Indeed, it may as well be understood at the outset that this horrible crime, so often and so persistently charged upon the Mormon church and its leaders, was the crime of an individual, the crime of a fanatic of the worst stamp, one who was a member of the Mormon church, but of whose intentions the church knew nothing, and whose bloody acts the members of the church, high and low, regard with as much abhorrence as any out of the church. Indeed, the blow fell upon the brotherhood with threefold force and damage.

He was acquitted; but it is alleged by anti-Mormon writers, and tacitly admitted by the saints, that he was sealed to Hector McLean’s wife, who had been baptized into the faith years before, while living in San Francisco, and in 1855 was living in Salt Lake City. McLean swore vengeance against the apostle, who was advised to make his escape, and set forth on horseback, unarmed, through a sparsely settled country, where, under the circumstances, escape was almost impossible.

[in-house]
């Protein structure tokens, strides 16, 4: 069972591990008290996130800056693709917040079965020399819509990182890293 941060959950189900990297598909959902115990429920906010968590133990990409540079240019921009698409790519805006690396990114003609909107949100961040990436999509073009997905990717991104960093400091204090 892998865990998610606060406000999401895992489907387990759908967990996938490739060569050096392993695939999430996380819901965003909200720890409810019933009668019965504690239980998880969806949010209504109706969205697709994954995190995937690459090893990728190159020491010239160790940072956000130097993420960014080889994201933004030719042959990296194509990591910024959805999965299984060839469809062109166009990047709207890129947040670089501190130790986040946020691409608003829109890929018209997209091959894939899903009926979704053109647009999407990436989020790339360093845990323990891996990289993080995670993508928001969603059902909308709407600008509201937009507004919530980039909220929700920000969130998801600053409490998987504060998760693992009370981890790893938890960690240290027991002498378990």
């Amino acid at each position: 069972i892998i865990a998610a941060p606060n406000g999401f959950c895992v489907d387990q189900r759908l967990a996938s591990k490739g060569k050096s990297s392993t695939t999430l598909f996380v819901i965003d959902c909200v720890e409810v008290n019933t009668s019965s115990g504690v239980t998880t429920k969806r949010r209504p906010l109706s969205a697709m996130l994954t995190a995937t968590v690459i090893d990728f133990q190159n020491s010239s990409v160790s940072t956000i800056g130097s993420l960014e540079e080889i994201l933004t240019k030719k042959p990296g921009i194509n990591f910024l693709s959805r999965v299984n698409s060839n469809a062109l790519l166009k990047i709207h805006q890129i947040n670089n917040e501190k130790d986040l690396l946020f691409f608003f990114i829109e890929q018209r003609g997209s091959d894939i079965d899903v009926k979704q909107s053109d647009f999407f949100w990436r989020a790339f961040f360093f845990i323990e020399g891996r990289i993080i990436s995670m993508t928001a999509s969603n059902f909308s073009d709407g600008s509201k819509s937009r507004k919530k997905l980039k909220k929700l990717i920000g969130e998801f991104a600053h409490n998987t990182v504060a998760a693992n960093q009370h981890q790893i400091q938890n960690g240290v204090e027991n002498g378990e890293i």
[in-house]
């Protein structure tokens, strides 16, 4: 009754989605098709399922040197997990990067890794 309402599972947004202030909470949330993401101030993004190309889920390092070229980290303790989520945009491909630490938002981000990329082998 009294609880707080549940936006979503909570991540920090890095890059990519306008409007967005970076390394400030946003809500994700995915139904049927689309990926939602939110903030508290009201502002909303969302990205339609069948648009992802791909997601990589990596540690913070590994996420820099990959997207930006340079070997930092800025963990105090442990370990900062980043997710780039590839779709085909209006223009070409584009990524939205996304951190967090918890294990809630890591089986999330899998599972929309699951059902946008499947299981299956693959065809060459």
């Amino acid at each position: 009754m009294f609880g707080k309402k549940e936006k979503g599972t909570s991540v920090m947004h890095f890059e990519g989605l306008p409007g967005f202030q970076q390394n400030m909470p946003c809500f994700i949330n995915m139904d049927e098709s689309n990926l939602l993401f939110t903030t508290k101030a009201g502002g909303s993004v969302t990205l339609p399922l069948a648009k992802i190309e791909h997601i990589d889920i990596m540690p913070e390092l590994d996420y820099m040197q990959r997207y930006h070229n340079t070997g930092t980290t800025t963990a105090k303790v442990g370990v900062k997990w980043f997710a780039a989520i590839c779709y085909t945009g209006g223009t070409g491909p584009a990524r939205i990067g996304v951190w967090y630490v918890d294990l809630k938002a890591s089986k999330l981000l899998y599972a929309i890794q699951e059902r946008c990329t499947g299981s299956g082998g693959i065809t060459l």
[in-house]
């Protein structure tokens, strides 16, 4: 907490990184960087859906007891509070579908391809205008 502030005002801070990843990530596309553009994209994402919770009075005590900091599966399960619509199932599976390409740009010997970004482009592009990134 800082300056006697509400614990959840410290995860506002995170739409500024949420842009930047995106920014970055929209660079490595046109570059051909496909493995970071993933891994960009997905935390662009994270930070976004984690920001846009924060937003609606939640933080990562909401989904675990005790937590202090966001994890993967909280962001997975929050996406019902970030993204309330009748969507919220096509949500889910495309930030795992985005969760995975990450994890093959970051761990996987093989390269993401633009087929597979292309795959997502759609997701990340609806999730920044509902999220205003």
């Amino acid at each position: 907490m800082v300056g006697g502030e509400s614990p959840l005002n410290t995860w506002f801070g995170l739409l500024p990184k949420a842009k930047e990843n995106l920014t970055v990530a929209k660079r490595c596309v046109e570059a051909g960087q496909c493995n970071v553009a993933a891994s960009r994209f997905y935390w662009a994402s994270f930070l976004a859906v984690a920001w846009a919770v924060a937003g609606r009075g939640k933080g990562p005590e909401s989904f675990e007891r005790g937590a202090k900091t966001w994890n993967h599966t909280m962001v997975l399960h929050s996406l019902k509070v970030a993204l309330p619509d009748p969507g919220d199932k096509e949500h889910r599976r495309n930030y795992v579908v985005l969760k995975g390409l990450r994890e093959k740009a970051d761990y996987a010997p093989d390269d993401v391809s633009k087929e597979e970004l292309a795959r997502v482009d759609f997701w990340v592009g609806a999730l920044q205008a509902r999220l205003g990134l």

His path was barred by two of McLean’s friends until McLean himself with three others overtook the fugitive, when he fired six shots at him, the balls lodging in his saddle or passing through his clothes. McLean then stabbed him twice with a bowie-knife under the left arm, whereupon Parley dropped from his horse, and the assassin, after thrusting his knife deeper into the wounds, seized a derringer belonging to one of his accomplices, and shot him through the breast. The party then rode off, and McLean escaped unpunished.